Putting Pomace to Work

Wineries find new creative uses for the leftovers of fermentation
May 5, 2009

As wineries consider ways to squeeze that last dollar out of their grapes, they're looking to what's left after they squeeze the juice out of them—the grape pomace, or mass of skins, pulp and seeds leftover from the winemaking process. Traditionally, wineries have composted and returned the pomace to the vineyard, but at least one recycling facility in the Finger Lakes in upstate New York has found a new environmentally friendly solution.

Rather than using the pomace as vineyard compost, turning it into feed supplements for cattle or dumping it in landfills, Seneca BioEnergy in Romulus, N.Y., plans to process the pomace, converting it into grapeseed oil, biodiesel fuel and manufactured soil.

"In the fall of 2009 we will have between 3,000 gallons to 5,000 gallons of grapeseed oil to sell," said Michael Coia, CEO of Seneca. "We plan to sell it in small bottles to tasting room partners in the area and in large quantities to restaurants." (Grapeseed oil is prized as a healthful oil for cooking because of its high smoke point and its light, nutty taste.) Coia said he and his partners positioned their business in the Finger Lakes region because of the abundance of local wineries.

And Seneca's program is not the only one finding new uses for pomace. Constellation established Polyphenolics, a research and development division, a decade ago in Madera, Calif. The team patented a water-based method of extracting polyphenols from grape seeds and skins, which it sells to companies like General Nutrition Centers (GNC) and Costco for use in nutritional supplements.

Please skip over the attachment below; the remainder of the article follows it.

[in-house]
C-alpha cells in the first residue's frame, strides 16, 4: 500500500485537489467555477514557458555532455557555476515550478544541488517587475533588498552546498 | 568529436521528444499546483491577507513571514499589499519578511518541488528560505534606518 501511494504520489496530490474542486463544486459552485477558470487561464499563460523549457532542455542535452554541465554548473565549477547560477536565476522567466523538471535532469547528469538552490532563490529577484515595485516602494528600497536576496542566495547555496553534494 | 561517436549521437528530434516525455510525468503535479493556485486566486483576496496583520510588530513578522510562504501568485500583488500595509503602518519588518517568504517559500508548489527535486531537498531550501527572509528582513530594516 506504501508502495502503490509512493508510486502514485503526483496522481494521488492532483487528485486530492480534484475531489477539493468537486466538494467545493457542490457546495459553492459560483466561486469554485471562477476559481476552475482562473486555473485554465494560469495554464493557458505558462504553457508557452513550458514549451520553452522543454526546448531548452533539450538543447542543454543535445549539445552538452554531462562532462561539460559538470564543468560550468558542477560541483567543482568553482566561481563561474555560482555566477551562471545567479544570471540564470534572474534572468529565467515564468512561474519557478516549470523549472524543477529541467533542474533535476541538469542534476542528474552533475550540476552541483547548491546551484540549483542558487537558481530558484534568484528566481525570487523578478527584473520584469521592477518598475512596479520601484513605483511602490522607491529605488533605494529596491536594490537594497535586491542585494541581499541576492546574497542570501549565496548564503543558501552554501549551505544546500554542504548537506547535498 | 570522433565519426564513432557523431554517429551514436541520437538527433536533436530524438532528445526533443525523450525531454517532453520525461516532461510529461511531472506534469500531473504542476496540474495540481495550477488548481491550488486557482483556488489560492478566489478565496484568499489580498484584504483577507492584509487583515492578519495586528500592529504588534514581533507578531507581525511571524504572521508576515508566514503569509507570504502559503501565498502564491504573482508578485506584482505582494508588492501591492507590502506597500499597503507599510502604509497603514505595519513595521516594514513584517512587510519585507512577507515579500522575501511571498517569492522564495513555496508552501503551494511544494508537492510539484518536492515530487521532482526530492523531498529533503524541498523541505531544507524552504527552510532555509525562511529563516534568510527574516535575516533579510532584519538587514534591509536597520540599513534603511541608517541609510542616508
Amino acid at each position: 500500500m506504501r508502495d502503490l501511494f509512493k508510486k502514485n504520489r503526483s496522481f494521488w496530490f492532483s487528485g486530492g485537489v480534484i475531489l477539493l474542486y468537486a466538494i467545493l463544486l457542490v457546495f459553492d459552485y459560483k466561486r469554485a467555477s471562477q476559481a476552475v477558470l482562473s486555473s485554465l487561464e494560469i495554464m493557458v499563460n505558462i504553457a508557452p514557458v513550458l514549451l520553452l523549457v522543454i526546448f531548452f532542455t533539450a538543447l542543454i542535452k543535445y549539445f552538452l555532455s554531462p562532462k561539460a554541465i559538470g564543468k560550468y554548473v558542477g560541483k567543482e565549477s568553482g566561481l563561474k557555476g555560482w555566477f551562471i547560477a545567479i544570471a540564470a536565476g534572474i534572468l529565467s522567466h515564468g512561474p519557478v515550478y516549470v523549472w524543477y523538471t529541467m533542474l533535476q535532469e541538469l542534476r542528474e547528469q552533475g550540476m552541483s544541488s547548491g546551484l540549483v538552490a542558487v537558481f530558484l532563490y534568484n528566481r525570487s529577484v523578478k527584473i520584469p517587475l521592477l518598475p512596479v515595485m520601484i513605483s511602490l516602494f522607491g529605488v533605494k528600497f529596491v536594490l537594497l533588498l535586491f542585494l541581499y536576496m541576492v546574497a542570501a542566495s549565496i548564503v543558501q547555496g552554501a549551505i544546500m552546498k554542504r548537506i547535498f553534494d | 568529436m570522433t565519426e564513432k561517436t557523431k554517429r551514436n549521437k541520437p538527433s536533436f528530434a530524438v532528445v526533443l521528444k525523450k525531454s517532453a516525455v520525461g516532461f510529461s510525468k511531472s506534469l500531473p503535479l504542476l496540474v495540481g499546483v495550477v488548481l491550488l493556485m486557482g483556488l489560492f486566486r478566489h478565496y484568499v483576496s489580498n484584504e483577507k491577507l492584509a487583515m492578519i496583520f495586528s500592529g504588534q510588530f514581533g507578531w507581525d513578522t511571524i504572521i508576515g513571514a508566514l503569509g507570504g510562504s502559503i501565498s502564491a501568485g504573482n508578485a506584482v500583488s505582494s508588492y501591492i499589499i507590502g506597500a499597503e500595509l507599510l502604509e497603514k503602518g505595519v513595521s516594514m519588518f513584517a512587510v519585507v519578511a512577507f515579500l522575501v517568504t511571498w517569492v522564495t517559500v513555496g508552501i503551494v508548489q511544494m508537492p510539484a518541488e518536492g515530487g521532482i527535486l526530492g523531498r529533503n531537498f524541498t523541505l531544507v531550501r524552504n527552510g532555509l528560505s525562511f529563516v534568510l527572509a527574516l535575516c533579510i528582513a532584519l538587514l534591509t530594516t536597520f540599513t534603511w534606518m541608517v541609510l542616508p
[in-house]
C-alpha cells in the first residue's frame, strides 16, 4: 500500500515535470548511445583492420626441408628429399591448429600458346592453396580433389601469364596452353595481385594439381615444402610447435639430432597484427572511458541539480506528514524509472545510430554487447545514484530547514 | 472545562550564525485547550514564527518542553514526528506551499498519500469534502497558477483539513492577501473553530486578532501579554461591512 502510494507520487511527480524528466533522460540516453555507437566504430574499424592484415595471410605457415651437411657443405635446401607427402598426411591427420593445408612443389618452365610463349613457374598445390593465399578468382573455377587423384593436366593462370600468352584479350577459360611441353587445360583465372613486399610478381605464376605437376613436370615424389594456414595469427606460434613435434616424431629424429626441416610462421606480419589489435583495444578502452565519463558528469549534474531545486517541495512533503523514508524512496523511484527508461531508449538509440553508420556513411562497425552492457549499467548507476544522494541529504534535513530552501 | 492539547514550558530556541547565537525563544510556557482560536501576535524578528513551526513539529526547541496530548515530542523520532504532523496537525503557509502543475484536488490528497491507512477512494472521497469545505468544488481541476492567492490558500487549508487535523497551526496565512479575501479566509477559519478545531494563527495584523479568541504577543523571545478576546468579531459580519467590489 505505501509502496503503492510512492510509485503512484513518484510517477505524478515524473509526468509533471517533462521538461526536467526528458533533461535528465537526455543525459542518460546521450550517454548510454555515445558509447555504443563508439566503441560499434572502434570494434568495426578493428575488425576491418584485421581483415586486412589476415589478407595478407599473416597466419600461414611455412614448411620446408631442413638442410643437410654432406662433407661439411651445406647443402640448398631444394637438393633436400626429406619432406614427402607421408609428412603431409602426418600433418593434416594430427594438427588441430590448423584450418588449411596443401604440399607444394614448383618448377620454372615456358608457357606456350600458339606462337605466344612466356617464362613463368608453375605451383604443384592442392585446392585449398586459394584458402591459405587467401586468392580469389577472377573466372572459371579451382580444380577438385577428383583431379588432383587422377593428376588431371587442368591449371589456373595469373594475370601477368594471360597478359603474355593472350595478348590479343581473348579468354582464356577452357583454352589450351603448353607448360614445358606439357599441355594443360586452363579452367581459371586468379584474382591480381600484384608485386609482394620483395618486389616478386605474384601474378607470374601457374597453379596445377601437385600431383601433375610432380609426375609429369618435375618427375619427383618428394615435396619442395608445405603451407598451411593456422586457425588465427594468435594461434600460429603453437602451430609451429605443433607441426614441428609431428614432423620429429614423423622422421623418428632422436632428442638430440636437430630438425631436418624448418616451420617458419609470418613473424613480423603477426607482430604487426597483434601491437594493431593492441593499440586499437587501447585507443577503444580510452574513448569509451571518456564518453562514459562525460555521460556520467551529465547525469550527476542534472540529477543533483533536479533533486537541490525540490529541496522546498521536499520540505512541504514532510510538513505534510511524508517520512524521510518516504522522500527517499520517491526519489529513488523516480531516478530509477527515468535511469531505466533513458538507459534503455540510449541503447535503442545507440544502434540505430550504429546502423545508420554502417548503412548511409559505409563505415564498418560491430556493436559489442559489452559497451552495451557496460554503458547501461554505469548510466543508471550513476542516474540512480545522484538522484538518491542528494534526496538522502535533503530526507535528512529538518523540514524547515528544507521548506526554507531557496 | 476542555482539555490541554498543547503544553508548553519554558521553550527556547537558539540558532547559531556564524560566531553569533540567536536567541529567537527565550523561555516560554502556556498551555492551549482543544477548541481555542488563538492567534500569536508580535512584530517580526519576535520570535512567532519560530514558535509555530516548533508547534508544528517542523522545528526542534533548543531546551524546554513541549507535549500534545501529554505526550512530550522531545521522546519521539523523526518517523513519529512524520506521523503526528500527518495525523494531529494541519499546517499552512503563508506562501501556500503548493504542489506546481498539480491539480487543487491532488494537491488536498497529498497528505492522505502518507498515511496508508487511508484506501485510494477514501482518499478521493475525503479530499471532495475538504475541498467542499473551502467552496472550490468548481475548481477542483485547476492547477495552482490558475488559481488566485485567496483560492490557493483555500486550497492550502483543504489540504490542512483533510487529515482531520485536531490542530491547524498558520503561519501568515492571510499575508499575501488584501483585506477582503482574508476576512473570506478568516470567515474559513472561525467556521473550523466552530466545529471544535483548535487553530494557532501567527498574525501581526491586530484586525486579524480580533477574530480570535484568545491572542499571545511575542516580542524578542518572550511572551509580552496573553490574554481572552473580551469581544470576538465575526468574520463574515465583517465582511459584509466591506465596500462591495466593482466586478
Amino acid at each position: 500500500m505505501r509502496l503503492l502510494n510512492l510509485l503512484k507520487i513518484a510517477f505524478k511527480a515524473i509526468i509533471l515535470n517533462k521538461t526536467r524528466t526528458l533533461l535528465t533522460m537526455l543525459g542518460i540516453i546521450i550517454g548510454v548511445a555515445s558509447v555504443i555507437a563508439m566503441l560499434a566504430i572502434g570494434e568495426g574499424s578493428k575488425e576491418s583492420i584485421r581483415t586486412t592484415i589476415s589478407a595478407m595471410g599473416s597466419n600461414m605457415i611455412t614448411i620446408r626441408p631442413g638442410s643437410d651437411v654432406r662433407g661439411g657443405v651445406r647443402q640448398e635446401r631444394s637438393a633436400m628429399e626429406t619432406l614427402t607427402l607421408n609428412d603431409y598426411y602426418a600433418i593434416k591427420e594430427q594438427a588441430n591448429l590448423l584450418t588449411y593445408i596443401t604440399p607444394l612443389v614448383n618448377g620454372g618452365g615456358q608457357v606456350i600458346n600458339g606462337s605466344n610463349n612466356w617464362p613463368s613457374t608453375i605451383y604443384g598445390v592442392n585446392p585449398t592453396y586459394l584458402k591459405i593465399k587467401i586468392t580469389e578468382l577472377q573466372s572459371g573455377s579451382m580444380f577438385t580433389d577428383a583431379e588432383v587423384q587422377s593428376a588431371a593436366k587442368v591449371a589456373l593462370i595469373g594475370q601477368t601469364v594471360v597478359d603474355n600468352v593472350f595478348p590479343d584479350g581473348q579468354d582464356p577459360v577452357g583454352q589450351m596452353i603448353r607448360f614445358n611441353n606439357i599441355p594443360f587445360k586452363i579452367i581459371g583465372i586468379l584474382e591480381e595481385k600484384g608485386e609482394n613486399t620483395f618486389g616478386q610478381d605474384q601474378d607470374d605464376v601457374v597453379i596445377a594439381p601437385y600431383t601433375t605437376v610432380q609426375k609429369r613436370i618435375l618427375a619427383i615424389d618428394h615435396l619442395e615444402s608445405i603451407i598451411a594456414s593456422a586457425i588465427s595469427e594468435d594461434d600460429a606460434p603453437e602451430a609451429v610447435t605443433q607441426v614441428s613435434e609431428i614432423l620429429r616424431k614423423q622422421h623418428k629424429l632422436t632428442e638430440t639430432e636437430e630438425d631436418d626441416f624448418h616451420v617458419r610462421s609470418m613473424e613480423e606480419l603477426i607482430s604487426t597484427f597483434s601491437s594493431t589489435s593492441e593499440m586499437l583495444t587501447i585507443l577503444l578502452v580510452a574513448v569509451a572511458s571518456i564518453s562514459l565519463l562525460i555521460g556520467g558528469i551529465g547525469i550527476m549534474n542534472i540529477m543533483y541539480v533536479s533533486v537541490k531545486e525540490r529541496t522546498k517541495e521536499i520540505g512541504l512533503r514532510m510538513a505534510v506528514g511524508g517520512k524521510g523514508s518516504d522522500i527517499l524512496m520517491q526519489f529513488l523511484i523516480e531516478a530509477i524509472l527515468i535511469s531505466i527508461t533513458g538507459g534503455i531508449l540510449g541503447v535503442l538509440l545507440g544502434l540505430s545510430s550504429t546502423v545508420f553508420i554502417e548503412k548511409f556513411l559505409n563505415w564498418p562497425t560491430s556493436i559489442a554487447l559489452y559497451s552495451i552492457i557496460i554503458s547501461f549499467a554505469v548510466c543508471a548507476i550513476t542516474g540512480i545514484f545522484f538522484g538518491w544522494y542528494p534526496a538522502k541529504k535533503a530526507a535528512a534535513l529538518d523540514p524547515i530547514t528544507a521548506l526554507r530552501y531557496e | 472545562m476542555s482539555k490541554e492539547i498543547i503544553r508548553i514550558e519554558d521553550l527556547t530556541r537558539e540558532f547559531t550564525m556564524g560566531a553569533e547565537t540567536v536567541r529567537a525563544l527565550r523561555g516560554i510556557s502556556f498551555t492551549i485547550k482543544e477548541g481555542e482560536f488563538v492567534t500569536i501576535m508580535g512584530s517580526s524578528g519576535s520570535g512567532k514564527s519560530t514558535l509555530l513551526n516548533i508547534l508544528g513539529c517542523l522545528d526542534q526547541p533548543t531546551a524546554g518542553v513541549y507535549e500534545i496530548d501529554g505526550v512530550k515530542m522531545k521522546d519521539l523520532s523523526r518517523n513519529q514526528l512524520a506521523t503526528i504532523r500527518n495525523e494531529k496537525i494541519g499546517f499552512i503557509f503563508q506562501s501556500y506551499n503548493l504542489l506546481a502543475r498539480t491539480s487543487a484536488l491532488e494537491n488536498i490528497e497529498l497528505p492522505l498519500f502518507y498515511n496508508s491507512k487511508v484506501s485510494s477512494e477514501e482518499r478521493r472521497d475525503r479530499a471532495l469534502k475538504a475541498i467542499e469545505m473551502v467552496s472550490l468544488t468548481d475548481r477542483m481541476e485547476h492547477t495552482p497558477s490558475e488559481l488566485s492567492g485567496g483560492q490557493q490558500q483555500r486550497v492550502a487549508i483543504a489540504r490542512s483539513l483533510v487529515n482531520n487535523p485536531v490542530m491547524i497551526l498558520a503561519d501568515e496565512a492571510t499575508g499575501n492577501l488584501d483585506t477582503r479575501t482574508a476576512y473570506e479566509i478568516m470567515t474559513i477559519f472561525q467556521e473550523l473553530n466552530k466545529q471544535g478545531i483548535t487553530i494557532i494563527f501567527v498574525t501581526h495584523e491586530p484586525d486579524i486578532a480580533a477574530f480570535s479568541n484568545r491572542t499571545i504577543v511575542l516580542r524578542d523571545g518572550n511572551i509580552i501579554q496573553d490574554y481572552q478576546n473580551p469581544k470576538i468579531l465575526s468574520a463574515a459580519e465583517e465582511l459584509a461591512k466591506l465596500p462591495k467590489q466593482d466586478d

"We focus on clinically proven health benefits of polyphenolics derived from grape pomace," said Robert Sambueso, production manager at Polyphenolics. All pomace used by Polyphenolics comes from Constellation wineries, but according to Sambueso, the division uses only about 5 percent of the wine giant's total pomace production.

Turning pomace into grapeseed oil and extract requires the use of specialized equipment and quantities of pomace not found in an ordinary winery. Alex Sokol-Blosser, president of Sokol-Blosser winery in Oregon's Willamette Valley, said, "We had some guys coming out for a couple of years who built sifters and then made grapeseed oil in their basement. It was pretty freakin' good. It was so rich and flavorful that it was best just to dress a salad or use as a dip rather than a cooking oil."

Another pomace use is biofuel. Constellation brands Jackson-Triggs and Inniskillin, both located on Canada's Niagara Peninsula in Ontario, recently partnered with Ontario-based StormFisher Biogas to turn 1,000 to 2,000 tons of grape pomace into "green" electrical energy annually rather than send it to a landfill. Methane gas produced by the decomposition of the pomace is captured and used to generate electricity and heat for nearby residential customers.

New Zealand Extracts, a subsidiary of Mudhouse Wine Group, located in Blenheim, recently made its first batch of 1,000 liters of biofuel by extracting and processing juice from Sauvignon Blanc grape skins. The company also produces Vinanza Grape Seed Extract from the plethora of Marlborough Sauvignon Blanc grape pomace available in the area.

As tighter and tighter regulatory controls are implemented throughout the world regarding the disposal of vineyard and winery waste, expect to see more and more companies crop up and get to the serious business of separating the proverbial wheat from the chaff—or in this case, the seeds from the skins.

Environment News

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